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This report is an archived publication and may contain dated technical, contact, and link information
Publication Number: FHWA-RD-97-148

User Guidelines for Waste and Byproduct Materials in Pavement Construction


Application Description


An embankment refers to a volume of earthen material that is placed and compacted for the purpose of raising the grade of a roadway (or railway) above the level of the existing surrounding ground surface. A fill refers to a volume of earthen material that is placed and compacted for the purpose of filling in a hole or depression. Embankments or fills are constructed of materials that usually consist of soil, but may also include aggregate, rock, or crushed paving material.

Normally, the coarser fill materials are placed at or near the bottom or base of the embankment in order to provide a firm foundation for the embankment and also to facilitate drainage and prevent saturation. The top portion of an embankment usually is constructed of relatively high-quality, well-compacted subgrade material that is capable of supporting the overlying pavement layers and imposed wheel loadings without deflection or undesirable movement. The fill material used throughout the remainder of the embankment must be capable of meeting applicable specification quality requirements and be capable of being placed and compacted at or close to its maximum achievable density. The material is spread in relatively thin layers of 150 mm (6 in) to 200 mm (8 in) and each layer is compacted by rolling over it with heavy compaction equipment.




Many different types of soils may be suitable for use in the construction of an embankment or fill, ranging from granular soils (sand and gravel), which are highly desirable, to the more finely sized soils (silt and clay), which are usually somewhat less desirable. Certain types of soils (such as saturated clays and highly organic soils) are considered unsuitable for use as materials in embankment or fill construction. Regardless of the type(s) of soil(s) used to construct embankments or fills, the material should be well graded, capable of being well compacted, be within a proper range of moisture to optimize compaction, and be free of unsuitable or deleterious materials, such as tree roots, branches, stumps, sludge, metal, or trash.

Oversize Materials

Some oversize materials (over 100 mm (4 in) in size), such as rocks, large stones, reclaimed paving materials, or air-cooled slags, can be used for the construction of embankment bases. Although the use of oversize materials can result in a stable embankment base, the oversize materials should have strong particles that do not readily break down under the action of construction machinery, but which have a range of sizes so that void spaces are at least partially filled.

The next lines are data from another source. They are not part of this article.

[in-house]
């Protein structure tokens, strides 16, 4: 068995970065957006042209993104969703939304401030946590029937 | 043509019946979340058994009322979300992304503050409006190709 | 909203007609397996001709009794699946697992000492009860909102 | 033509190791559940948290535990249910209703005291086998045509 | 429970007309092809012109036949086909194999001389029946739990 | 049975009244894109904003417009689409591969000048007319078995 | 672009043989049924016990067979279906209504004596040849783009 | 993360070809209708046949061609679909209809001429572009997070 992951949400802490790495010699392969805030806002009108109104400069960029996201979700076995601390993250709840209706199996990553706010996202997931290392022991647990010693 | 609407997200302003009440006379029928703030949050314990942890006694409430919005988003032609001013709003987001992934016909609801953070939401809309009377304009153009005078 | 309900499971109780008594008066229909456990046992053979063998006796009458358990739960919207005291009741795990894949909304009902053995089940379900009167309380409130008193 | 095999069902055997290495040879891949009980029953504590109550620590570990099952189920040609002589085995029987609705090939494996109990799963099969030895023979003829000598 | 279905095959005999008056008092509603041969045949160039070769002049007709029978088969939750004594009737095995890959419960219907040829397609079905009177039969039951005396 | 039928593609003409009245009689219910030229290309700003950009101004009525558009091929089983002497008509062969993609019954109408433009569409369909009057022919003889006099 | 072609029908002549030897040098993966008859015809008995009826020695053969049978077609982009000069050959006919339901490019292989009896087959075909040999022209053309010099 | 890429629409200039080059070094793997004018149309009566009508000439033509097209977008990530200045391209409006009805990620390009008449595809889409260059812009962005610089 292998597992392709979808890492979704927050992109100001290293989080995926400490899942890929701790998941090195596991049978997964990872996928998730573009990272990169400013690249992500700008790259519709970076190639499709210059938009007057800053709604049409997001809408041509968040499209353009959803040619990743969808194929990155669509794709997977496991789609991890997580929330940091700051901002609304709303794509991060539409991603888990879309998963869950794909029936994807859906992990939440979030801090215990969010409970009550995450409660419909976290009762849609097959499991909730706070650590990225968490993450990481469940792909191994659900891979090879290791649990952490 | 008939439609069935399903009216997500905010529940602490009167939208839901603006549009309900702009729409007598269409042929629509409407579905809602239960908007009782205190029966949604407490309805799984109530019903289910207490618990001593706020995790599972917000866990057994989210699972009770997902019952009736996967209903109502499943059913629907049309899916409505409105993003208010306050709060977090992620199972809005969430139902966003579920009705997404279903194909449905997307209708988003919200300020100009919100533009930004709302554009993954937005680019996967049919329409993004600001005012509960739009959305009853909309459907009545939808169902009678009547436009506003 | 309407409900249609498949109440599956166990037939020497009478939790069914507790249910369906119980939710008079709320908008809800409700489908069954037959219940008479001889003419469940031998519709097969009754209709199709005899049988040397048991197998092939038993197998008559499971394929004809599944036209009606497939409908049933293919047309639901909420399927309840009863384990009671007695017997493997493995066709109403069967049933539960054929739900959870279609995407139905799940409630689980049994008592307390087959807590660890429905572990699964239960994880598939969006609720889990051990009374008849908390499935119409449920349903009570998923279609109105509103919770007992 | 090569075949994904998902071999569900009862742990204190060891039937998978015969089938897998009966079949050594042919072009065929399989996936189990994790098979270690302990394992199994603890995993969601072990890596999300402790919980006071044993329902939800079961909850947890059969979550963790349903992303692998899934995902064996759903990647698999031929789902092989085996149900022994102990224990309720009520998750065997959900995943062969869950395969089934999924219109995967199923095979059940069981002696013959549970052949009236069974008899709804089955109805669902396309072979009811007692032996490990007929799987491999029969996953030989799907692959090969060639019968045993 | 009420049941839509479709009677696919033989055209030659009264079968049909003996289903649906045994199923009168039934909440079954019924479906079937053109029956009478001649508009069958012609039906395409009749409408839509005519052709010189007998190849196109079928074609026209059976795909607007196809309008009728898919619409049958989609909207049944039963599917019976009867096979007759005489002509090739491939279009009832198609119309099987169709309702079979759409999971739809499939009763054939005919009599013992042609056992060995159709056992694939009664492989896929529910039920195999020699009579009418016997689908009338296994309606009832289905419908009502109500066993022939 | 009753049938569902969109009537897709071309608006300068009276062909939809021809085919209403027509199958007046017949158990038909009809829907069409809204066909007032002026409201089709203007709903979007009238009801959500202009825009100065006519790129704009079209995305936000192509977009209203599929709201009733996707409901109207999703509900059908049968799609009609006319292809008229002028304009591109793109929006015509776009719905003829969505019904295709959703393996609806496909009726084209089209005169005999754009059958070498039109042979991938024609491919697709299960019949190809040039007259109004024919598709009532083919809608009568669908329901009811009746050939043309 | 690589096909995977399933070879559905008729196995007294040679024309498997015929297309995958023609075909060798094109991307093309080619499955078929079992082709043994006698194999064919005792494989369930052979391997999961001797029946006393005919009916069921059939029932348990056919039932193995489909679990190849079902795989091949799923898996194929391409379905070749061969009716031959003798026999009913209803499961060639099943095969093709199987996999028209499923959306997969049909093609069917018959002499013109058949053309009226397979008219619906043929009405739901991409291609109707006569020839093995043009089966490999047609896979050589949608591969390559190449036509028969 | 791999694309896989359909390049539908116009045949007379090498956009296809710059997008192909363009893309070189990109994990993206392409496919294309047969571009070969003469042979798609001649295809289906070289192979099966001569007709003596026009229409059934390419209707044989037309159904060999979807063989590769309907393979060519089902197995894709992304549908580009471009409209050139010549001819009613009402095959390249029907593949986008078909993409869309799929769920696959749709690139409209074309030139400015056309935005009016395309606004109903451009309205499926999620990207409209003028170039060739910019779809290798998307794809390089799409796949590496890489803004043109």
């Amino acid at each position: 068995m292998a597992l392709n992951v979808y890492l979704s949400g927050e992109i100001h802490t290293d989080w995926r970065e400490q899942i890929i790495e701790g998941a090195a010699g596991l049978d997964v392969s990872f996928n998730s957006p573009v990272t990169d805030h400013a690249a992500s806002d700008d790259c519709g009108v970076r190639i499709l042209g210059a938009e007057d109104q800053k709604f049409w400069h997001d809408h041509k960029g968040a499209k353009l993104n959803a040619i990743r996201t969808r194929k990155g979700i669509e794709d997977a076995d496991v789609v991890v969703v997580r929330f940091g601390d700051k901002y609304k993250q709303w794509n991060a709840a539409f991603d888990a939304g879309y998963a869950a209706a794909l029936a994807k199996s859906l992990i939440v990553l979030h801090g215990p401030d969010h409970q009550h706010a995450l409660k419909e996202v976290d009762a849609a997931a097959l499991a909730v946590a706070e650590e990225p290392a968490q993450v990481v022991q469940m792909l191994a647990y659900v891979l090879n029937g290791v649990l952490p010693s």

Some of the more important properties of materials that are used for the construction of embankments or fills include:

Table 24-9 provides a list of the standard test methods usually used to assess the suitability of conventional earthen fill materials for use in embankment or fill construction.

Table 24-9. Embankment or fill material test procedures.

Property Test Method Reference
Gradation Particle Size Analysis of Soils ASTM D422
Sieve Analysis of Fine and Coarse Aggregate ASTM D136
Unit Weight and Specific Gravity Unit Weight and Voids in Aggregate ASTM D29
Specific Gravity of Soils ASTM D854
Relative Density of Cohesionless Soils ASTM D2049
Maximum Index Density of Soils Using a Vibratory Table ASTM D4253
Minimum Index Density of Soils and Calculation of Relative Density ASTM D4254
Moisture Densiity Characteristics Moisture-Density Relations of Soils and Soil-Aggregate Mixtures Using 5.5 lb (2.49 kg) Rammer and 12 in. (305 mm) Drop ASTM D698
Moisture-Density Relations of Soils and Soil-Aggregate Mixtures Using 10 lb (4.54 kg) Rammer and 18 in. (457 mm) Drop ASTM D1557
Compacted Density
(In-Place Density)
Density of Soil in Place by the Sand-Cone Method ASTM D1556
Density and Unit Weight of Soil in Place by the Rubber Balloon Method ASTM D2167
Density of Soil and Soil-Aggregate in Place by Nuclear Methods (Shallow-Depth) ASTM D2922
Density of Soil in Place by the Sleeve Method ASTM D4564
Shear Strength Unconsolidated Undrained Compressive Strength of Cohesive Soils in Triaxial Compression ASTM D2850
Direct Shear Test of Soils Under Consolidated Drained Conditions ASTM D3080
Consolidated-Undrained Triaxial Compression Test on Cohesive Soils ASTM D4767
Compressibility One-Dimensional Consolidation Properties of Soils ASTM D2435
One-Dimensional Consolidation Properties of Soils Using Controlled-Strain Loading ASTM D4186
One-Dimensional Swell or Settlement Potential of Cohesive Soils ASTM D4546
Bearing Capacity > California Bearing Ratio (CBR) of Laboratory-Compacted Soils ASTM D1883
Bearing Ratio of Soils in Place ASTM D4429
Permeability Permeability of Granular Soils by Constant Head ASTM D2434
Corrosion Resistance pH of Soil For Use in Corrosion Testing ASTM G51
Field Measurement of Soil Resistivity Using the Wenner Four-Electrode Method ASTM G57
Pore Water Extraction and Determination of the Soluble Salt Content of Soils by Refractometer ASTM D4542



Nichols, Herbert L. Moving the Earth. McGraw-Hill Publishing Company, New York, New York, 1976.

U.S. Bureau of Reclamation. Earth Manual. Washington, DC, 1991.


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